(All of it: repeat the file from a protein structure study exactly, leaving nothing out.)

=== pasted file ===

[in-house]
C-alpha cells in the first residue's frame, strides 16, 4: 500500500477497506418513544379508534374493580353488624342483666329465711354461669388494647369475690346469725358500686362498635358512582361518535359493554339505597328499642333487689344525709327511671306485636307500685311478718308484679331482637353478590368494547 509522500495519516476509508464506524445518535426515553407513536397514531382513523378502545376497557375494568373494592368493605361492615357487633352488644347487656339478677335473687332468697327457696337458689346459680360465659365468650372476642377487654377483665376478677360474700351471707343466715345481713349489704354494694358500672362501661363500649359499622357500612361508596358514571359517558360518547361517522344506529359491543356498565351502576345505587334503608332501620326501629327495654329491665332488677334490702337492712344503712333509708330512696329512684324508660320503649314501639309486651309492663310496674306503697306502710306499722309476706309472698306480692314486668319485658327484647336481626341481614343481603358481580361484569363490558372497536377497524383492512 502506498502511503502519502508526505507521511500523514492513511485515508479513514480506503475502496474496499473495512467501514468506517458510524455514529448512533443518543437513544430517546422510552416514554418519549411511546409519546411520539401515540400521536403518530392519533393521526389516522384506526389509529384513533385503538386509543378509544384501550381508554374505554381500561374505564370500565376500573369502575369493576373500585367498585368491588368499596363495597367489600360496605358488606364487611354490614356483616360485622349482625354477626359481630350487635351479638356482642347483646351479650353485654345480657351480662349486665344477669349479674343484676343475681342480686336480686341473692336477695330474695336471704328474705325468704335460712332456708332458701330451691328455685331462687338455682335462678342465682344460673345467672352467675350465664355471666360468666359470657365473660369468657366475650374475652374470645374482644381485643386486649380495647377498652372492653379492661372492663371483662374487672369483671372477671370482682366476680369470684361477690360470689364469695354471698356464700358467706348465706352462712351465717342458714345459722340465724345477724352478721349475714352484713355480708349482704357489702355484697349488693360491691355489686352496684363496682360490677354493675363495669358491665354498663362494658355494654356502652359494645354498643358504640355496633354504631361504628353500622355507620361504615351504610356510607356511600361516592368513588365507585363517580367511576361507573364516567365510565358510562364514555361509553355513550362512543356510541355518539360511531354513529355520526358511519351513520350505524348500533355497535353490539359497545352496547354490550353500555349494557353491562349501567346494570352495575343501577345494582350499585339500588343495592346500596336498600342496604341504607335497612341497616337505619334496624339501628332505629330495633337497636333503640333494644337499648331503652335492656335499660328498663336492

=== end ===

[in-house]
C-alpha cells in the first residue's frame, strides 16, 4: 500500500477497506418513544379508534374493580353488624342483666329465711354461669388494647369475690346469725358500686362498635358512582361518535359493554339505597328499642333487689344525709327511671306485636307500685311478718308484679331482637353478590368494547 509522500495519516476509508464506524445518535426515553407513536397514531382513523378502545376497557375494568373494592368493605361492615357487633352488644347487656339478677335473687332468697327457696337458689346459680360465659365468650372476642377487654377483665376478677360474700351471707343466715345481713349489704354494694358500672362501661363500649359499622357500612361508596358514571359517558360518547361517522344506529359491543356498565351502576345505587334503608332501620326501629327495654329491665332488677334490702337492712344503712333509708330512696329512684324508660320503649314501639309486651309492663310496674306503697306502710306499722309476706309472698306480692314486668319485658327484647336481626341481614343481603358481580361484569363490558372497536377497524383492512 502506498502511503502519502508526505507521511500523514492513511485515508479513514480506503475502496474496499473495512467501514468506517458510524455514529448512533443518543437513544430517546422510552416514554418519549411511546409519546411520539401515540400521536403518530392519533393521526389516522384506526389509529384513533385503538386509543378509544384501550381508554374505554381500561374505564370500565376500573369502575369493576373500585367498585368491588368499596363495597367489600360496605358488606364487611354490614356483616360485622349482625354477626359481630350487635351479638356482642347483646351479650353485654345480657351480662349486665344477669349479674343484676343475681342480686336480686341473692336477695330474695336471704328474705325468704335460712332456708332458701330451691328455685331462687338455682335462678342465682344460673345467672352467675350465664355471666360468666359470657365473660369468657366475650374475652374470645374482644381485643386486649380495647377498652372492653379492661372492663371483662374487672369483671372477671370482682366476680369470684361477690360470689364469695354471698356464700358467706348465706352462712351465717342458714345459722340465724345477724352478721349475714352484713355480708349482704357489702355484697349488693360491691355489686352496684363496682360490677354493675363495669358491665354498663362494658355494654356502652359494645354498643358504640355496633354504631361504628353500622355507620361504615351504610356510607356511600361516592368513588365507585363517580367511576361507573364516567365510565358510562364514555361509553355513550362512543356510541355518539360511531354513529355520526358511519351513520350505524348500533355497535353490539359497545352496547354490550353500555349494557353491562349501567346494570352495575343501577345494582350499585339500588343495592346500596336498600342496604341504607335497612341497616337505619334496624339501628332505629330495633337497636333503640333494644337499648331503652335492656335499660328498663336492